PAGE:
The Cash for Clunkers Program  seems to be working…the kind of clunker you can live in.
For the fifth consecutive month , the number of signed contracts was higher than the previous month – this figure is seasonally adjusted so the increases are not due to the spring uptick.
NAR  does not share it’s sample size and therefore why they present this metric as an index so I am always wary of a data set we don’t know the size of. Contract data is less prevalent than closed sales across the markets they cover so its a non-random sample by definition and therefore full disclosure is needed. But still…
The results are encouraging and supports the concept that if homes are priced correctly, they will actually sell. Buyers are out there.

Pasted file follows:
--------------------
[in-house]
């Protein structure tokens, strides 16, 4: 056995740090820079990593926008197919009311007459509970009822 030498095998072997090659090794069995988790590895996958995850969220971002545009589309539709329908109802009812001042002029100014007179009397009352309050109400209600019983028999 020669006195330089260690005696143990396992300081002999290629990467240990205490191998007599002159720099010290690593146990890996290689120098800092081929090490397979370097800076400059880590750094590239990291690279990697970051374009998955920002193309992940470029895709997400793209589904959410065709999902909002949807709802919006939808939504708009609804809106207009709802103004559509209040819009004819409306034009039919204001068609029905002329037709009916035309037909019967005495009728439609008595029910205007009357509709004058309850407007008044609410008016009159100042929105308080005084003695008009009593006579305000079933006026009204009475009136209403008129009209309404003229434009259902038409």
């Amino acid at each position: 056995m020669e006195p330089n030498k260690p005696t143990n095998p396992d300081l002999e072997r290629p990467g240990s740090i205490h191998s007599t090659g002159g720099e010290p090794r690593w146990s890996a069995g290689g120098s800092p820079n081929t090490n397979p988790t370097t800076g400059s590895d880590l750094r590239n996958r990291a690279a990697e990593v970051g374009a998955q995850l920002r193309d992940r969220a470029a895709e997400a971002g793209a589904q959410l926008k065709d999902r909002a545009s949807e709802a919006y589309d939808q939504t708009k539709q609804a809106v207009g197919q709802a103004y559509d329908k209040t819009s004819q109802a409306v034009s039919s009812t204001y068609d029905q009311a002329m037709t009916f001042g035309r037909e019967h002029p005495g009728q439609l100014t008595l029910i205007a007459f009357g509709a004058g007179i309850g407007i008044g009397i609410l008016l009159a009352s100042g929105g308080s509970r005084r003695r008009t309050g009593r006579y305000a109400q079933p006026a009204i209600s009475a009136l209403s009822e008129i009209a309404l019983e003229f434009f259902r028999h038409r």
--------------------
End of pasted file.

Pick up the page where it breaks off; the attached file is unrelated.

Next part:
I suspect a portion of the increase is a combination of the release of pent-up demand that caused people to freeze in their tracks at the end of last year, plus record low mortgage rates, lower home prices and the coming expiration of the $8k tax credit all played a part.
My concern is that the pace of foreclosures is expected to rise and there hasn’t been a “cash for clunkers” equivalent for the housing/mortgage market.
At the same time, personal income dropped  1.3% from last year, the largest drop in 4 years.
A weak labor market is one reason economists say a rebound in housing will be slow to develop. The unemployment rate, which reached a 25-year high of 9.5 percent in June, may exceed 10 percent by early 2010, according to the median forecast of economists surveyed by Bloomberg last month.
Housing trends are more likely to follow employment and income trends and this is good news. However, it doesn’t mean the keys has been turned in the ignition.
Still, it’s better than a “start .”